Picture this. When Polaroid announced its new relationship with pop diva Lady Gaga, it rocked the CES haus and nearly brought down Twitter. The former Stefani Germanotta, looking wonderfully preposterous in a hat made of her own hair, was shakin’ it as the brand’s Creative Director. She even showed off her new business card.
Okay, the pairing might be a stretch. At least on its face. What’s a nostalgia-inducing instant camera brand got to do with a bi-friendly, 23-year-old pop star known for bizarre costumes, explicit lyrics, and over-the-top theatrics? And, the reaction among media and bloggers has been mixed. But who cares? When’s the last time you thought about Polaroid? Exactly. The brand has nailed the first rule of relevance in our celebrity-saturated, paparazzi-loving, “instant” culture. It has everyone talking.
Polaroid has struggled through two bankruptcies and changed ownership twice over the last seven years, so it’s exciting to see it take center stage. And, it pulled off the PR announcement with real flair, creating a reasonable context for the Gaga relationship, leveraging CES to the hilt, and virtually stealing the show. It’s a far cry from James Garner and Mariette Hartley.
But, techies wonder, why not just invest in R&D instead of renting a celebrity? In my view, that’s missing the point. The Gaga hook-up is about positioning the Polaroid brand for the younger crowd, the digital natives, the fashion-forward. For me, it’s also about aligning it with creativity and pure fun. And the 2010 new product lineup seems to be right in the same frame.
Personally, I think Gaga’s an inspired choice. She’s a very visual entertainer who’s all about image, but with real talent under her eccentric get-ups. And, her sexualized, androgynous, no-holds-barred style puts it all out there, so there’s little risk of a nasty surprise, a la Tiger Woods. The only bombshell here is Gaga herself.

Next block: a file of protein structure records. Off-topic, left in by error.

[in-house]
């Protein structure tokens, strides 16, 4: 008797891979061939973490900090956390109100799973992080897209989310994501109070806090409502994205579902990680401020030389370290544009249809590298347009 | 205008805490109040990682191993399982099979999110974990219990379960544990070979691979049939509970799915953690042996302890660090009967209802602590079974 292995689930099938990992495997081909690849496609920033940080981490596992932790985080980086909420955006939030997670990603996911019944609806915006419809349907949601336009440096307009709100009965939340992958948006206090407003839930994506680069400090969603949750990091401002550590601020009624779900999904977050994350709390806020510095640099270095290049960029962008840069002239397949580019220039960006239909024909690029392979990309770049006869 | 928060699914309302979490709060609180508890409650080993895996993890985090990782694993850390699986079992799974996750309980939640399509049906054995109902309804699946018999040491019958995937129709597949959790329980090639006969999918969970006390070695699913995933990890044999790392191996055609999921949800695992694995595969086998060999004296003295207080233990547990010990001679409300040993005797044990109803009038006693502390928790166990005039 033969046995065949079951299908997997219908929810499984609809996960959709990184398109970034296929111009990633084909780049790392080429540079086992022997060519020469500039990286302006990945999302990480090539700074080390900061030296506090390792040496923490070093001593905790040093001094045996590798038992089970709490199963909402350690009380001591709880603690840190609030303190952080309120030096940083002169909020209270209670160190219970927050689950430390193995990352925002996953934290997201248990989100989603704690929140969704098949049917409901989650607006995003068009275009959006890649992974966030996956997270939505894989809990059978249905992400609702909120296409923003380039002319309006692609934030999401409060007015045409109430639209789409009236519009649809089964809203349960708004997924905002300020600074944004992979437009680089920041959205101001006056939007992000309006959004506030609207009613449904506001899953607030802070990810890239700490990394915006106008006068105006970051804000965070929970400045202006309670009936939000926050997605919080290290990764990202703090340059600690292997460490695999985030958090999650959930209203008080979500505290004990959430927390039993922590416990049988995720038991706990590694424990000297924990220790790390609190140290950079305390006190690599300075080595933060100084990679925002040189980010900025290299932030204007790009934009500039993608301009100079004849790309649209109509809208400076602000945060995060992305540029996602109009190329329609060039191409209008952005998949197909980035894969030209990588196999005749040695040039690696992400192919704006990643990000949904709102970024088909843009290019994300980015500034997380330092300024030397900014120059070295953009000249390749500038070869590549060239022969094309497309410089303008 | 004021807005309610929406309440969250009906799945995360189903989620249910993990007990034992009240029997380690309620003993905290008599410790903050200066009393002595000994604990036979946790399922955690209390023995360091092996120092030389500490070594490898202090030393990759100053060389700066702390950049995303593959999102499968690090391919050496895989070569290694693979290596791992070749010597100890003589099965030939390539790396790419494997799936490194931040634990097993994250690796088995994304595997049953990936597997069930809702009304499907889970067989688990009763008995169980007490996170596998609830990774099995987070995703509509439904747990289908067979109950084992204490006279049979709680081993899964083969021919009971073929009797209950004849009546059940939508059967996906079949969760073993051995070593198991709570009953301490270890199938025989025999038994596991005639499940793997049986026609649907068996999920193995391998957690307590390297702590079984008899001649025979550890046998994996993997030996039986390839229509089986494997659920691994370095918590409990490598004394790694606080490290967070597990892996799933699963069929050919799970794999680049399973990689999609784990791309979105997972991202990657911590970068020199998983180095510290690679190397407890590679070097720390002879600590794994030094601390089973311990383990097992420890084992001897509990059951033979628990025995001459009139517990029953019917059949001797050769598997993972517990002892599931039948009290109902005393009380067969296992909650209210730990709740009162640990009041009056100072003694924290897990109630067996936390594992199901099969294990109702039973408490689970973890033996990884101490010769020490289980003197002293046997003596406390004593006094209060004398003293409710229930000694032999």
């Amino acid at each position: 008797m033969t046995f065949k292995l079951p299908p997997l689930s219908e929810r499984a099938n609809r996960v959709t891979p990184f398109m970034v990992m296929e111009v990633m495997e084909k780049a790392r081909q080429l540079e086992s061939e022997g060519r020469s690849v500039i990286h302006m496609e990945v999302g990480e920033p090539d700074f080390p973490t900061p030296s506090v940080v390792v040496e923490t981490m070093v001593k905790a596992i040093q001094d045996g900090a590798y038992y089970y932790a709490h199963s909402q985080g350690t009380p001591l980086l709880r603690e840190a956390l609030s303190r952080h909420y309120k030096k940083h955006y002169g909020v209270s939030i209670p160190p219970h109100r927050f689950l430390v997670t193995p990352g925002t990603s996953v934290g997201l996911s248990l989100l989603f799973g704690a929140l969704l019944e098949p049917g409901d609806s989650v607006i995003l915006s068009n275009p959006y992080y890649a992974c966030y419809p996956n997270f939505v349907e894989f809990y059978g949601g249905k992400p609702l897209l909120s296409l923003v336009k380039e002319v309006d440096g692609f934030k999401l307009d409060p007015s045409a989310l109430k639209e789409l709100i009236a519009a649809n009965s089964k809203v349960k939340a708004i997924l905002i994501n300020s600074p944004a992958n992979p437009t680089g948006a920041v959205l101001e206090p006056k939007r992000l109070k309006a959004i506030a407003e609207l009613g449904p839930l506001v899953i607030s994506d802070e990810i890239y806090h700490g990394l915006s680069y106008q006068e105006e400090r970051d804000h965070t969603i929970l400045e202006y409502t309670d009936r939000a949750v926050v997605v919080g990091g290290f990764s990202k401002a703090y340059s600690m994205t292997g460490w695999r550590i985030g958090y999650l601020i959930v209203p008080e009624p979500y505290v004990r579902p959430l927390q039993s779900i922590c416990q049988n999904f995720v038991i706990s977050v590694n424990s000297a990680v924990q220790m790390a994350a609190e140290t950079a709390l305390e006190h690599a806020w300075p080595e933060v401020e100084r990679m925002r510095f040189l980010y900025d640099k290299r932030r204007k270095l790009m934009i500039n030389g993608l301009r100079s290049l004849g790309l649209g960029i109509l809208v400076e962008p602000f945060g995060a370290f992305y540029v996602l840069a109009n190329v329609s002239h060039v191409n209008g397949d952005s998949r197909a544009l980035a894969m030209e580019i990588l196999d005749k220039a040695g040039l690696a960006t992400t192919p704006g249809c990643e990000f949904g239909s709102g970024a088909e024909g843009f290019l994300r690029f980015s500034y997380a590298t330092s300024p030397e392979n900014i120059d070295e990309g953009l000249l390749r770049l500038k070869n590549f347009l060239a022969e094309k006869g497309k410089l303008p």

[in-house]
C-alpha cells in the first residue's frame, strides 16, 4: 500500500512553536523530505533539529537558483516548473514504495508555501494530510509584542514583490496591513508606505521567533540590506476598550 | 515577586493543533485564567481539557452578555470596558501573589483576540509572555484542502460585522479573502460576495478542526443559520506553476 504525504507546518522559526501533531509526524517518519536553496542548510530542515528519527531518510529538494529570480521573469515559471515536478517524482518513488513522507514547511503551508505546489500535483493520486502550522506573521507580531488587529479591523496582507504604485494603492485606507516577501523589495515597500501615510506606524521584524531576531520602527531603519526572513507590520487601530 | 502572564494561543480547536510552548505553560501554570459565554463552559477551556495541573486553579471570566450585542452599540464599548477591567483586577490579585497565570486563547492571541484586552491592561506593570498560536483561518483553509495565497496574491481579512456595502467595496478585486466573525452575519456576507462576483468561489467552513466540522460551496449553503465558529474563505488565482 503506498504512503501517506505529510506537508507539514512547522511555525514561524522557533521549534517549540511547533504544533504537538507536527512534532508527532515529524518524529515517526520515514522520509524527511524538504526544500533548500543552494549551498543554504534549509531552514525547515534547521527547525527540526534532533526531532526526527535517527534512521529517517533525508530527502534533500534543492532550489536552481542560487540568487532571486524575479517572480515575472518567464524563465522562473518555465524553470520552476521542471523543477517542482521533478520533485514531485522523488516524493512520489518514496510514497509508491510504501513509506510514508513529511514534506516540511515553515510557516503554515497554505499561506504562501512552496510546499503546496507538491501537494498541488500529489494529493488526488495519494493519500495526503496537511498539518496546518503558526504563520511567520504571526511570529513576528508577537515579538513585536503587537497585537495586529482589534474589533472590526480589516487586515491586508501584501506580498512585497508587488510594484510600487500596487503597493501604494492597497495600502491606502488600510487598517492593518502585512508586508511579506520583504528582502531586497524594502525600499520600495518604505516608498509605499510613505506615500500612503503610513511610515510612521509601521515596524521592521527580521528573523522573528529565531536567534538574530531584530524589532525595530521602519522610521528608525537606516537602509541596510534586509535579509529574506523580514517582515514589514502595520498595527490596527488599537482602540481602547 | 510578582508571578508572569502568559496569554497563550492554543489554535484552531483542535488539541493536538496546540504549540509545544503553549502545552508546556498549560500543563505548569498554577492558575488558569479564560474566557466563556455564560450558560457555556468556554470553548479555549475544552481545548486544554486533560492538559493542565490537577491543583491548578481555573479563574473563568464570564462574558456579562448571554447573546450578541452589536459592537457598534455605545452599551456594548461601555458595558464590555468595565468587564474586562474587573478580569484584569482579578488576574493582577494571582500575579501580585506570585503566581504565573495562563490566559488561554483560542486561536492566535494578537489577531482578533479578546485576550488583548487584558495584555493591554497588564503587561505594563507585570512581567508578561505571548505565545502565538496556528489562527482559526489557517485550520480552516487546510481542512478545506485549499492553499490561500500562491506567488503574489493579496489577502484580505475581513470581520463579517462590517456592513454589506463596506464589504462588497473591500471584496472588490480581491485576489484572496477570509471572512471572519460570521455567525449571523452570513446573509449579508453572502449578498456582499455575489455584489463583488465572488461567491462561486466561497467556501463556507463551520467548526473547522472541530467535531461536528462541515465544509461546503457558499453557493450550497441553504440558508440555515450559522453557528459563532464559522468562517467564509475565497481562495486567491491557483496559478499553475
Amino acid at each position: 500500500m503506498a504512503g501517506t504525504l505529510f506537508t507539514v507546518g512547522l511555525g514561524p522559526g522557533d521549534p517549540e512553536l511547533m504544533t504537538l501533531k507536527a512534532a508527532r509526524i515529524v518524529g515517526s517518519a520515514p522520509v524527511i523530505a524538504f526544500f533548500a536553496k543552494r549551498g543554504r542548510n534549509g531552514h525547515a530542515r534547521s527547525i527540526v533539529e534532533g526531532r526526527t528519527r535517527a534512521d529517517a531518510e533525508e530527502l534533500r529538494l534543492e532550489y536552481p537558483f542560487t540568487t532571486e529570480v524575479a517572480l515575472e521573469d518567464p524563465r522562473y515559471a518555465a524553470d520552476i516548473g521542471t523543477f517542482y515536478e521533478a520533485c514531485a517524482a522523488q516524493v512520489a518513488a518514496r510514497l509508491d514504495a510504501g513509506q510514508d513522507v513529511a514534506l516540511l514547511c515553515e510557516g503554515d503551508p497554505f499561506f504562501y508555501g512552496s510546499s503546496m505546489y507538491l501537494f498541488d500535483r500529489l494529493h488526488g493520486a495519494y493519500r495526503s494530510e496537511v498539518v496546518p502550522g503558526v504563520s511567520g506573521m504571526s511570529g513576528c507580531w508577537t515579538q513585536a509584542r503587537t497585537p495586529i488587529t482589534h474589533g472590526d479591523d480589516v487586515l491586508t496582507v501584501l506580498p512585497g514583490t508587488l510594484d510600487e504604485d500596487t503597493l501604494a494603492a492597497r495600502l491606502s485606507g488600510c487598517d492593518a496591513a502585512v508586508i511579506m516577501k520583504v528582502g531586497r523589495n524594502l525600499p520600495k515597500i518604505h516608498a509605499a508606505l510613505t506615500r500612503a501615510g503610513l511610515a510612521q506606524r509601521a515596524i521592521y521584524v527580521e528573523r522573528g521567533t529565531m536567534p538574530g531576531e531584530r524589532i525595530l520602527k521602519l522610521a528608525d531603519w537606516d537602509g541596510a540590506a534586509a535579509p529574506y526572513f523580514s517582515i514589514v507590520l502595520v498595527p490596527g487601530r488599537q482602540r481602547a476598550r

But by giving her a lofty title and taking pains to describe the relationship as a true partnership, Polaroid is pushing limits, including those of credibility. It begs the question of what, exactly, her role will be. It would no doubt have been easier – and maybe more authentic – to announce a conventional brand-sponsor endorsement deal. Polaroid would still have the benefit of Gaga’s creativity, fashion iconography, and monster fan base, but without straining plausibility.
But, I’m willing to wait and see. The bigger picture won’t be clear until we see the kinds of specialty products designed under the Gaga imprimatur, and whether the Polaroid gig is actually integrated into her music, fashion, and artistry. It’s a bold move, but at the very least, one thing is certain. We’ll all be watching to see what develops.